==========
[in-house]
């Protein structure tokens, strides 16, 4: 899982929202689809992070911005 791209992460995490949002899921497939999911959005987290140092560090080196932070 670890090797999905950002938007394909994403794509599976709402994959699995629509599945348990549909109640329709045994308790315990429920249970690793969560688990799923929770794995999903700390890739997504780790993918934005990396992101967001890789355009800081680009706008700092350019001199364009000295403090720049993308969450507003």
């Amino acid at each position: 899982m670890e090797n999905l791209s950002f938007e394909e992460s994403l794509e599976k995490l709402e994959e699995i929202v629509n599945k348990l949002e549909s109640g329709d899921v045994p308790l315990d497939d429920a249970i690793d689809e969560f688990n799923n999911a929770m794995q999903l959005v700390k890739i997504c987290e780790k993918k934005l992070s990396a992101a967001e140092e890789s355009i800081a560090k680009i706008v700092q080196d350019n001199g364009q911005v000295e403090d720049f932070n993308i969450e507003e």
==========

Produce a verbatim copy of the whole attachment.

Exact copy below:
[in-house]
């Protein structure tokens, strides 16, 4: 899982929202689809992070911005 791209992460995490949002899921497939999911959005987290140092560090080196932070 670890090797999905950002938007394909994403794509599976709402994959699995629509599945348990549909109640329709045994308790315990429920249970690793969560688990799923929770794995999903700390890739997504780790993918934005990396992101967001890789355009800081680009706008700092350019001199364009000295403090720049993308969450507003």
């Amino acid at each position: 899982m670890e090797n999905l791209s950002f938007e394909e992460s994403l794509e599976k995490l709402e994959e699995i929202v629509n599945k348990l949002e549909s109640g329709d899921v045994p308790l315990d497939d429920a249970i690793d689809e969560f688990n799923n999911a929770m794995q999903l959005v700390k890739i997504c987290e780790k993918k934005l992070s990396a992101a967001e140092e890789s355009i800081a560090k680009i706008v700092q080196d350019n001199g364009q911005v000295e403090d720049f932070n993308i969450e507003e």